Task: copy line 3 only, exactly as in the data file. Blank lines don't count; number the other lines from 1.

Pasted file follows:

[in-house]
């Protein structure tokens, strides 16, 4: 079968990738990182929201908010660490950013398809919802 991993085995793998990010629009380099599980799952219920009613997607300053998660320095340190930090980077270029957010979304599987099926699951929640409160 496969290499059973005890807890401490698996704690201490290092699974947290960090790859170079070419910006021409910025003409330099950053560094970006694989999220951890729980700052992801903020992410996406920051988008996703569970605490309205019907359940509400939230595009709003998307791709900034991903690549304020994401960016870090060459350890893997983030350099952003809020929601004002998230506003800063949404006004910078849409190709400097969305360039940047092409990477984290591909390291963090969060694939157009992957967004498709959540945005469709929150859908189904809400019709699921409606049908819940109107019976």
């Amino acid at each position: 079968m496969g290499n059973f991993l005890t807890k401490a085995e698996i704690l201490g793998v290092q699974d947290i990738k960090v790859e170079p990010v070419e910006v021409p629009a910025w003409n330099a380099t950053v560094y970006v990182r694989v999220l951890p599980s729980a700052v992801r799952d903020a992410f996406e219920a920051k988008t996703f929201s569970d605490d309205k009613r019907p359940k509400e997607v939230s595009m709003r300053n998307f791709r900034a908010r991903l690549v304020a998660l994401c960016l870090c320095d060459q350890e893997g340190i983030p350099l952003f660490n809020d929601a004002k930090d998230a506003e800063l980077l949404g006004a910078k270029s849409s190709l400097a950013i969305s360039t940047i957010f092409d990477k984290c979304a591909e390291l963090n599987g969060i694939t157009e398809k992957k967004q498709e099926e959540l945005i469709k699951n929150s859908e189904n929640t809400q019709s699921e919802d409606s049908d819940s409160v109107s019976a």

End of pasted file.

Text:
């Amino acid at each position: 079968m496969g290499n059973f991993l005890t807890k401490a085995e698996i704690l201490g793998v290092q699974d947290i990738k960090v790859e170079p990010v070419e910006v021409p629009a910025w003409n330099a380099t950053v560094y970006v990182r694989v999220l951890p599980s729980a700052v992801r799952d903020a992410f996406e219920a920051k988008t996703f929201s569970d605490d309205k009613r019907p359940k509400e997607v939230s595009m709003r300053n998307f791709r900034a908010r991903l690549v304020a998660l994401c960016l870090c320095d060459q350890e893997g340190i983030p350099l952003f660490n809020d929601a004002k930090d998230a506003e800063l980077l949404g006004a910078k270029s849409s190709l400097a950013i969305s360039t940047i957010f092409d990477k984290c979304a591909e390291l963090n599987g969060i694939t157009e398809k992957k967004q498709e099926e959540l945005i469709k699951n929150s859908e189904n929640t809400q019709s699921e919802d409606s049908d819940s409160v109107s019976a």